In his brilliant work, Christianity and Liberalism (1923), J. Gresham Machen called for the “liberals” (many of whom could just as aptly be called broad evangelicals) to be honest about their views and to leave the Presbyterian Church. Thirteen years later, it . . . Continue reading →
Daniel and the fellows are reading CJPM. You can get your copy from the WSC bookstore by clicking on the image to the left.
According to Stefan at The Confessionalist.
Pastor Tim Blackmon writes: Good morning, I hope this finds you well. I just finished Covenant, Justification and Pastoral Ministry and was blown away by your chapter on Law and Gospel. In 13 years of pastoral ministry, I’ve not seen this emphasized . . . Continue reading →
The question comes concerning the relations between Theonomy and the Federal Vision. There is reason to think that there is some connection between the two movements. several well-known theonomists are also proponents of the FV. One of the FV leaders recently described . . . Continue reading →
HT: Bill Chellis at DRC. 1. That Synod DECLARE that we stand in solidarity with our Reformed and Presbyterian brethren in rejecting as contrary to the Scriptures as summarized by our confessional standards the theological views that are generally associated with the . . . Continue reading →
From CJPM at Creed or Chaos.
Jim Cassidy, Jeff Waddington, and Camden Bucey were joined by Lane Keister for the Castle Church podcast this week that focused on the Federal Vision. This is a helpful introduction to the issues and they give some bibliographic leads on their website.
15. What kind of a mediator and redeemer then must we seek? One who is a true1 and righteous man, 2 and yet more powerful than all creatures, that is, One who is also true God.3 11 Cor 15:21, 22, 25, 26. . . . Continue reading →
I’m in the midst of an interesting discussion of baptism with a friend, who has Baptist convictions but who understands Reformed theology better than many Reformed folks. He is quite sympathetic to historic and confessional Reformed theology. For example, he affirms that . . . Continue reading →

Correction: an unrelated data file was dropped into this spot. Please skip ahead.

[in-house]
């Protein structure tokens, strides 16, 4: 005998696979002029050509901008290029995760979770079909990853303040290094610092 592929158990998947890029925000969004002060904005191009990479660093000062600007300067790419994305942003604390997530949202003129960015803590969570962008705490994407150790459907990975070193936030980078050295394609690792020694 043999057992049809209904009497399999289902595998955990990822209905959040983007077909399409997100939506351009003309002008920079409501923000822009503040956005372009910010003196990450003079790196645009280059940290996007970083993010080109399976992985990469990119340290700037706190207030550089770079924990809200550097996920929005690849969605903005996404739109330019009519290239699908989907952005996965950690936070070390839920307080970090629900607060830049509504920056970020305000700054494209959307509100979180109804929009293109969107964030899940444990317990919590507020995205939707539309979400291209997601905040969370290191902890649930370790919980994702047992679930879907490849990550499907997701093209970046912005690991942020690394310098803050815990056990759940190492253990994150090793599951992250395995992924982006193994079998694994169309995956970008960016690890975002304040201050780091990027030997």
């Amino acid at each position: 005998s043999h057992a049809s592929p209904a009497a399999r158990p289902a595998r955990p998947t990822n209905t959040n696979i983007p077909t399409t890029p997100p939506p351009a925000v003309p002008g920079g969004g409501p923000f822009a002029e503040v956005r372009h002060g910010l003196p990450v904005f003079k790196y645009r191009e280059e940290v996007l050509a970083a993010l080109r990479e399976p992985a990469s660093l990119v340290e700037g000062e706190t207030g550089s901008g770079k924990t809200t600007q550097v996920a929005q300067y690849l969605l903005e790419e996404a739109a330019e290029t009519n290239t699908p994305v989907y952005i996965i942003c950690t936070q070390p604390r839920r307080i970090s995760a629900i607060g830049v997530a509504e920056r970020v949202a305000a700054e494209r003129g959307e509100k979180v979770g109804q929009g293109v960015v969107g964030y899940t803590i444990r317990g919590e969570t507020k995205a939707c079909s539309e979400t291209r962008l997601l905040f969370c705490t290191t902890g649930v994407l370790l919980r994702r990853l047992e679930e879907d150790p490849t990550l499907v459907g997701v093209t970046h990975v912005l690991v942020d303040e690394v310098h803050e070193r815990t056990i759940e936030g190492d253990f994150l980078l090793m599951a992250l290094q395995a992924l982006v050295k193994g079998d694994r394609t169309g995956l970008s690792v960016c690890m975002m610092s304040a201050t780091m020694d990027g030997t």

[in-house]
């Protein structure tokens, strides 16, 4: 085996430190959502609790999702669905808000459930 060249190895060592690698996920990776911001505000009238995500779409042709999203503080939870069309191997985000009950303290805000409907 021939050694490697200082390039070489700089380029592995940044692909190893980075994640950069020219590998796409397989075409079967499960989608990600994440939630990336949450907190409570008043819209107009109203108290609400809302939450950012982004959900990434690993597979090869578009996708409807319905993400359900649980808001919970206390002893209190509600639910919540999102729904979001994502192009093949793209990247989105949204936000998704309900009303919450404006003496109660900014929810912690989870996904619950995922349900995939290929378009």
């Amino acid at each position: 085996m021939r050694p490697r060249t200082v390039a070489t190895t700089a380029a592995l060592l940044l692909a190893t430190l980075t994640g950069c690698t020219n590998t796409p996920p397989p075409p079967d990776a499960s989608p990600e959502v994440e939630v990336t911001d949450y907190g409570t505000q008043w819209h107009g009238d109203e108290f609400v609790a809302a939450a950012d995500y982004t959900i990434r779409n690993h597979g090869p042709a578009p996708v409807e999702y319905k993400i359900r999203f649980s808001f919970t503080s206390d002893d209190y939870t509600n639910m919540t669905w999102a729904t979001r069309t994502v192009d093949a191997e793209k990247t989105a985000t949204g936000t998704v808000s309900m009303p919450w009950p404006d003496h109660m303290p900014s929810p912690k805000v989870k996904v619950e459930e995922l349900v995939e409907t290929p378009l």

This is why so much depends on the benefit of justification, and it is rightly denominated the article on which the church either stands or falls. For the fundamental question that arises in this connection is this: What is the way that . . . Continue reading →
10. What is the difference between the law and the gospel?
From Robert Rollock, Questiones Et Responsiones Aliquot De Foedere Dei (Edinburgh, 1596), 3: Q. Quotuplex est foedus Dei cum homine percussum? R. Duplex est: foedus naturae sive operum, et foedus gratiae. Gal. 4.24 [Question: How manyfold is the covenant of God struck with . . . Continue reading →
The Epistle of “Mathetes” (Disciple) to Diognetus, 4.4: “And is it not also ridiculous to take pride in the mutilation of the flesh [circumcision -rsc] as a sign of election, as though they were especially beloved by God because of this?”
Containing, among other things, an essay by Carl Trueman on Machen’s Christianity and Liberalism and a review of CJPM. More information on: Covenant, Justification, and Pastoral Ministry. One brief reply to one point in the review.
Part 1. For Those Just Tuning In: What Is the Federal Vision? Lane has a follow-up. Jason explains the process and replies to critics who allege bizarrely that well-ordered church discipline is a “witch hunt.” Adam Myer gives a first-hand account of . . . Continue reading →
Paul Manata likes it. The ongoing justification controversy, not to mention the recent vote in the Pacific NW Presbytery (PCA), is sufficient warrant for this book. Now, if only someone will read it and take it to heart. Buy a copy and . . . Continue reading →
Had a great time with the folks at Springs Reformed Church in Colorado Springs, at the “Recovering the Reformation” conference. Attendance was good and reception of the talks and sermons was positive and enthusiastic. Thanks to everyone at Springs Reformed Church, to . . . Continue reading →
At the Reformed Reader. The WSC bookstore has it in the old Rutherford House edition and in the new Reformation Heritage Books edition. The latter is a little less expensive. You can ask the bookstore for either.